Samsung Galaxy Tab to Run Honeywell Cloud Telehealth App
With telehealth growing as an option to connect doctors and patients when in-person consultations aren't feasible, Samsung Mobile will now offer Honeywell HomeMed's new remote-care platform on its 7-inch Samsung Galaxy tablet.
Telehealth provider Honeywell HomeMed, a division of Honeywell International, has announced that by using its Genesis Touch software, patients and caregivers will be able to hold telehealth sessions using the touch-screen capabilities of the Android tablet.
"The touch-screen platform is both efficient and familiar, while the integrated video adds a personal touch to patient interactions with their health care providers," Terry Duesterhoeft, president of Honeywell HomMed, said in a statement. "And the anywhere-communication aspect addresses the need to have increased mobility in data management, a key offering in today's health care marketplace."
Announced on Feb. 22, Genesis Touch allows the Galaxy tablet to connect to medical device peripherals that measure data such as blood glucose levels, clotting time, temperature, weight and blood oxygen levels. The application receives the data from the medical device peripherals without patients having to enter it. The application then sends the data to Honeywell's Web-based LifeStream Management Suite, where doctors can retrieve it and monitor a patient's condition.
By connecting with LifeStream, Genesis Touch allows patients to view a dashboard to their health information all in one location. Nurses can also use the application to triage patients.
In addition, the application incorporates Fuze Meeting, a cloud telepresence tool that allows doctors and patients to hold video conferences as well as share medical documents and X-rays during a live session.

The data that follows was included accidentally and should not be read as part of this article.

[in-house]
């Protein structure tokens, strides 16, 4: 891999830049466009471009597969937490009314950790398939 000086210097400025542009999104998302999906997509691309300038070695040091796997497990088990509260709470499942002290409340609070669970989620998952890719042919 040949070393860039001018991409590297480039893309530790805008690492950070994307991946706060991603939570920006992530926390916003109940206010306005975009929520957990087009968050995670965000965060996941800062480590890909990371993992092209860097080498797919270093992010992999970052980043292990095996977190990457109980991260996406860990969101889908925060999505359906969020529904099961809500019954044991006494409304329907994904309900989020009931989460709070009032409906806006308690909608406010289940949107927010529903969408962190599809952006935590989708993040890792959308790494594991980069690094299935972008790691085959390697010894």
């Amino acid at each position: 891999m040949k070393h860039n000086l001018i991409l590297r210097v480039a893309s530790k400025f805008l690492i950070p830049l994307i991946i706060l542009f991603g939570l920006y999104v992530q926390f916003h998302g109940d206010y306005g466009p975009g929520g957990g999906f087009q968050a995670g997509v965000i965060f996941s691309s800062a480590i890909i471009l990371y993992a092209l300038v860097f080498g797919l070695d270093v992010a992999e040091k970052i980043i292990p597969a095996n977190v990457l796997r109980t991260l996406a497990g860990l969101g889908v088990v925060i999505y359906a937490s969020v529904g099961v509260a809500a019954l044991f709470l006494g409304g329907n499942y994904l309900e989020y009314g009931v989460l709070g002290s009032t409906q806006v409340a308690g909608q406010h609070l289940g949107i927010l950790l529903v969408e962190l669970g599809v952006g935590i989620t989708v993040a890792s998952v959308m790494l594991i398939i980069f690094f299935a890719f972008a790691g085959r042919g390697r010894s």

Genesis Touch meets FDA guidelines on personal health devices and Health Insurance Portability and Accountability Act (HIPAA) requirements on securing patient data, according to Honeywell HomMed, which has incorporated an interface that guards against tampering.
Both the Galaxy Tab and Genesis Touch conform to FDA regulations because they provide the patient data directly to a doctor or caregiver, according to Samsung.
"We believe the premium hardware of the Android-powered Galaxy Tab addresses previous challenges with mobile technology adoption and positively impacts the ability to treat patients," Tim Wagner, vice president and general manager of B2B sales for Samsung Mobile, said in a statement. "The ability of our device to embody an FDA-cleared health care solution speaks to its efficiency, reliability and versatility."
The Galaxy Tab operates on Verizon Wireless' 3G network. Prior to Genesis Touch, Honeywell HomMed's telehealth platforms lacked full support for mobile products and were hard-wired without graphics, said Samsung. Genesis Touch currently works only on the original Galaxy Tab.
Another telehealth provider, Consult A Doctor, plans to extend its service to mobile devices in the first quarter of 2012. At the HIMSS conference, the company announced customized cloud-based telehealth access for hospitals and clinics.
Alcatel-Lucent's ng (next-generation) Connect Program demonstrated a TeleConsult video conferencing concept for tablets and other mobile devices at January's International Consumer Electronics Show (CES). TeleConsult connects doctors and patients using Bluetooth medical devices from Boston Life Labs.
In another telehealth development, American Well announced on Feb. 22 that it will collaborate with Harvard Medical School's Joslin Diabetes Center to focus telehealth services on diabetes care.
"Joslin is enlisting telehealth in one of its most powerful formsas a conduit for delivering tailor-made clinical programs to patients who might not otherwise have access to them," Dr. Ido Schoenberg, chairman and CEO of American Well, said in a statement.
American Well's Online Care Suite connects doctors and patients over the phone and on the Web through video or secure text chat.